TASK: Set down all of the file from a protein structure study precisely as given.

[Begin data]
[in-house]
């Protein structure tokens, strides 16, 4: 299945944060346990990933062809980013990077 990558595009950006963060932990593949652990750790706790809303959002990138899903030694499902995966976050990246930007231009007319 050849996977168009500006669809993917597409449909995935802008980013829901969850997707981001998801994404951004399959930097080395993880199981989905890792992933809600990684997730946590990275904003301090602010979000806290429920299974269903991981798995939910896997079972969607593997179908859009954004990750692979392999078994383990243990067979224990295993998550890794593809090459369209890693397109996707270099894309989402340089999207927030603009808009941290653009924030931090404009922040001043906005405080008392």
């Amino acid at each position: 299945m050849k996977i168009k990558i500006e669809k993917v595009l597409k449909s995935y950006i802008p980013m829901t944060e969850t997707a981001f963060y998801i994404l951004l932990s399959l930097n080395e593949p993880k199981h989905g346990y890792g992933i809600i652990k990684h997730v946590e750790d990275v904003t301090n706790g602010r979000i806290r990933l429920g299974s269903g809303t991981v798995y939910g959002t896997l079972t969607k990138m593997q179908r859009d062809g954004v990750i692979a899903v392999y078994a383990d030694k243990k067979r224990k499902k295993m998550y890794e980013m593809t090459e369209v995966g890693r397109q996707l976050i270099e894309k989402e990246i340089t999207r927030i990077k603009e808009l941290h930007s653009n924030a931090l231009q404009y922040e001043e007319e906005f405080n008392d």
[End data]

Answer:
[in-house]
């Protein structure tokens, strides 16, 4: 299945944060346990990933062809980013990077 990558595009950006963060932990593949652990750790706790809303959002990138899903030694499902995966976050990246930007231009007319 050849996977168009500006669809993917597409449909995935802008980013829901969850997707981001998801994404951004399959930097080395993880199981989905890792992933809600990684997730946590990275904003301090602010979000806290429920299974269903991981798995939910896997079972969607593997179908859009954004990750692979392999078994383990243990067979224990295993998550890794593809090459369209890693397109996707270099894309989402340089999207927030603009808009941290653009924030931090404009922040001043906005405080008392």
């Amino acid at each position: 299945m050849k996977i168009k990558i500006e669809k993917v595009l597409k449909s995935y950006i802008p980013m829901t944060e969850t997707a981001f963060y998801i994404l951004l932990s399959l930097n080395e593949p993880k199981h989905g346990y890792g992933i809600i652990k990684h997730v946590e750790d990275v904003t301090n706790g602010r979000i806290r990933l429920g299974s269903g809303t991981v798995y939910g959002t896997l079972t969607k990138m593997q179908r859009d062809g954004v990750i692979a899903v392999y078994a383990d030694k243990k067979r224990k499902k295993m998550y890794e980013m593809t090459e369209v995966g890693r397109q996707l976050i270099e894309k989402e990246i340089t999207r927030i990077k603009e808009l941290h930007s653009n924030a931090l231009q404009y922040e001043e007319e906005f405080n008392d």